The Greek that is often translated in English as “leap (or: leaped)” is translated with appropriate idioms as “trampled” (Javanese), “shook-itself” (Kituba), “wriggled” (Thai), “danced” (Taroko), “stirred” (Toraja-Sa’dan), “sprawled” (Batak Toba), “played” (Shipibo-Conibo). In Dan the clause has to be “her stomach moved” since “leaping” sounded vulgar. (Source: Reiling / Swellengrebel)

Bill Michell (in Omanson 2001, p. 431) explains why in Cusco Quechua the women on the translation team had to intervene to correct a translation that was too literal:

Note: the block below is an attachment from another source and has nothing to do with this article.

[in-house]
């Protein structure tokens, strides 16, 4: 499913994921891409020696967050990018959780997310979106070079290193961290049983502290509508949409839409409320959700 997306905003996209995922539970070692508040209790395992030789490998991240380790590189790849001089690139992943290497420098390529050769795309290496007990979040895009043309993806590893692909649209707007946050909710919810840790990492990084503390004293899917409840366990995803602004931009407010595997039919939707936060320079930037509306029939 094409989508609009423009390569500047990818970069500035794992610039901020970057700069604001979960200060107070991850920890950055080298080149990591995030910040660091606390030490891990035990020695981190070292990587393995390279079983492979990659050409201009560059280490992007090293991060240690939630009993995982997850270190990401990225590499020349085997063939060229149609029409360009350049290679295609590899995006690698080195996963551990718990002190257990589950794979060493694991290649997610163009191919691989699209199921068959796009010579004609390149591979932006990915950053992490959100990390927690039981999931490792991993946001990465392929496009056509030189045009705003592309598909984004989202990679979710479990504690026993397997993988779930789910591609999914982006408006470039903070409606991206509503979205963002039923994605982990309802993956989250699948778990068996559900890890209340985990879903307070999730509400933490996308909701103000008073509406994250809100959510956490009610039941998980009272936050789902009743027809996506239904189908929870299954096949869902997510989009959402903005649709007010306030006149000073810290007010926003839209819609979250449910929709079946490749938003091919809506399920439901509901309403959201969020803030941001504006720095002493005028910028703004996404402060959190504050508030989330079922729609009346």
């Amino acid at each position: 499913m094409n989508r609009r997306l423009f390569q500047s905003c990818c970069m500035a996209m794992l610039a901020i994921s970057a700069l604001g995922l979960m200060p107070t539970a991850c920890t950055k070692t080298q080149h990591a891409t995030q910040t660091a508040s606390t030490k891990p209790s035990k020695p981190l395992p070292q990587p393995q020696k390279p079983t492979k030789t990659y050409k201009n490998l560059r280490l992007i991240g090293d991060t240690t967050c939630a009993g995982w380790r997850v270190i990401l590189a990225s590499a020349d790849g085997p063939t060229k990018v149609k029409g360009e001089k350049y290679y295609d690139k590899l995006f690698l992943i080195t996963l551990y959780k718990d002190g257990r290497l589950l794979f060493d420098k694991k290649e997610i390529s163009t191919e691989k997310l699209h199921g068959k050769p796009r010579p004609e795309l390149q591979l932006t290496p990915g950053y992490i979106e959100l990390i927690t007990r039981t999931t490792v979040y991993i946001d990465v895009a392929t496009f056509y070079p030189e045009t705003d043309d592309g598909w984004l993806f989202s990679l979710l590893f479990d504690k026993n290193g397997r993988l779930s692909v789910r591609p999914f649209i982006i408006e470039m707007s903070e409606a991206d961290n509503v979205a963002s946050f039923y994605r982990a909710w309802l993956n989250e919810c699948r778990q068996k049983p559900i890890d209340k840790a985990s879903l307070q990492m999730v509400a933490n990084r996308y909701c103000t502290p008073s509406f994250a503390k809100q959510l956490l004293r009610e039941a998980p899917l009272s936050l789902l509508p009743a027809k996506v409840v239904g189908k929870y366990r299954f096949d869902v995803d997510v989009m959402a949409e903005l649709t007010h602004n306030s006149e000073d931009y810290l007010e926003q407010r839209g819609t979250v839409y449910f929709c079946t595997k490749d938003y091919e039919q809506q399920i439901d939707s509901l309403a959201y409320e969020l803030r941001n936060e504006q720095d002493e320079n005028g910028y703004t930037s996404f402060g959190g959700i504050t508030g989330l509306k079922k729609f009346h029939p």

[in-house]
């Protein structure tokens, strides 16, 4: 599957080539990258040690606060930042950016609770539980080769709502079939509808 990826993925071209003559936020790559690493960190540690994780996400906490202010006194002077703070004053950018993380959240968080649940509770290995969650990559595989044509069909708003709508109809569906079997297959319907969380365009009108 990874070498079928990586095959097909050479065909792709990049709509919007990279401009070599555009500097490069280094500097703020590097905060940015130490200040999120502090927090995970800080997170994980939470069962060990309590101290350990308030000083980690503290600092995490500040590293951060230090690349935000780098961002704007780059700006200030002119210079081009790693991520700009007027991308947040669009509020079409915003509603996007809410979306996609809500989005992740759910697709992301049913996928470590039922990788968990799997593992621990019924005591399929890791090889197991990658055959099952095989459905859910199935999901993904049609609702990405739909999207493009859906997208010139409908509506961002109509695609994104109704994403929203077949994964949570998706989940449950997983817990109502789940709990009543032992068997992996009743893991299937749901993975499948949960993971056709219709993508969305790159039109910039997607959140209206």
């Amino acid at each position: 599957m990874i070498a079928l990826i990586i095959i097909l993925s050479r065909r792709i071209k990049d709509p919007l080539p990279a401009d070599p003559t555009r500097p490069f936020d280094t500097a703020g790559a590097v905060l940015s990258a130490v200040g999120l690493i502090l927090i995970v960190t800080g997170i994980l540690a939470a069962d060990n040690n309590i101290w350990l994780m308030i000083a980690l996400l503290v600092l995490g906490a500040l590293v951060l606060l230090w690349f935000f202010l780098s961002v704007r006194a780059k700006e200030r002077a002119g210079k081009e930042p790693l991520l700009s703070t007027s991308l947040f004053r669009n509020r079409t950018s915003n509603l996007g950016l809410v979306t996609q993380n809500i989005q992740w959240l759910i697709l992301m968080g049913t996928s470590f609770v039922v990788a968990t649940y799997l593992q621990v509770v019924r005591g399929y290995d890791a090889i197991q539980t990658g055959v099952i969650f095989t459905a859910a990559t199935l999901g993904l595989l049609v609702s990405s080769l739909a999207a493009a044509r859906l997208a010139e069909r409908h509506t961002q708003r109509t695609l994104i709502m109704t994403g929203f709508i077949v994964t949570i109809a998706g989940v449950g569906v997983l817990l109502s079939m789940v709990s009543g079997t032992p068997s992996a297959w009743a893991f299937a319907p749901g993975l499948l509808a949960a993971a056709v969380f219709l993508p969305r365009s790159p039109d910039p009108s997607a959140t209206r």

“In the [Cusco Quechua] project in Peru the first draft of Luke’s Gospel was done by a man. In the case of Luke 1:41 his translation was quite literal. He had the unborn child physically jumping, unhampered and unhindered. This was met with some laughter from the women on the team. They suggested an onomatopoeic expression to communicate the sensation of a sudden movement in the womb: wawaqa ‘wat’ak’ nirqan — ‘the child said, ‘Wat’ak!” The child didn’t jump, it ‘spoke’! This times there were smiles instead of laughter as the women recognized something that was authentically their own.”